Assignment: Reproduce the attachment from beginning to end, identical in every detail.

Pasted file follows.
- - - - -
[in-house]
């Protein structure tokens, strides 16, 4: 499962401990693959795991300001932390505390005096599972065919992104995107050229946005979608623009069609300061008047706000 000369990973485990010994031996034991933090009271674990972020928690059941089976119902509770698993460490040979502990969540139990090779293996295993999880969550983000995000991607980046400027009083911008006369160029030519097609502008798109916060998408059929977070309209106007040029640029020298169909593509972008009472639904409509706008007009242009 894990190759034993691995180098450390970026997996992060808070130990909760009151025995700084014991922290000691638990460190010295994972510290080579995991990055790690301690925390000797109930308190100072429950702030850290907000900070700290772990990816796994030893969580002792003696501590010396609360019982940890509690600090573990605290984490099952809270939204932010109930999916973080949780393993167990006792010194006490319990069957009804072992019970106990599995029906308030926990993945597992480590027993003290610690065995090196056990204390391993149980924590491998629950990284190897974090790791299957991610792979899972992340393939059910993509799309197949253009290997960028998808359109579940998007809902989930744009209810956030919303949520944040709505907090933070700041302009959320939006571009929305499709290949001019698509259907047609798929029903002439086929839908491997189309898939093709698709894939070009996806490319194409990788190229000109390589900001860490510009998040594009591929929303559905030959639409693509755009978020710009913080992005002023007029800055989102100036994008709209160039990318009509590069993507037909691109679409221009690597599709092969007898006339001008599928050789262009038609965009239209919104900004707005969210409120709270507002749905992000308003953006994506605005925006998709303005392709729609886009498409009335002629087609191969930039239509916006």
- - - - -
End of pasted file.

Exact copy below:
[in-house]
């Protein structure tokens, strides 16, 4: 499962401990693959795991300001932390505390005096599972065919992104995107050229946005979608623009069609300061008047706000 000369990973485990010994031996034991933090009271674990972020928690059941089976119902509770698993460490040979502990969540139990090779293996295993999880969550983000995000991607980046400027009083911008006369160029030519097609502008798109916060998408059929977070309209106007040029640029020298169909593509972008009472639904409509706008007009242009 894990190759034993691995180098450390970026997996992060808070130990909760009151025995700084014991922290000691638990460190010295994972510290080579995991990055790690301690925390000797109930308190100072429950702030850290907000900070700290772990990816796994030893969580002792003696501590010396609360019982940890509690600090573990605290984490099952809270939204932010109930999916973080949780393993167990006792010194006490319990069957009804072992019970106990599995029906308030926990993945597992480590027993003290610690065995090196056990204390391993149980924590491998629950990284190897974090790791299957991610792979899972992340393939059910993509799309197949253009290997960028998808359109579940998007809902989930744009209810956030919303949520944040709505907090933070700041302009959320939006571009929305499709290949001019698509259907047609798929029903002439086929839908491997189309898939093709698709894939070009996806490319194409990788190229000109390589900001860490510009998040594009591929929303559905030959639409693509755009978020710009913080992005002023007029800055989102100036994008709209160039990318009509590069993507037909691109679409221009690597599709092969007898006339001008599928050789262009038609965009239209919104900004707005969210409120709270507002749905992000308003953006994506605005925006998709303005392709729609886009498409009335002629087609191969930039239509916006």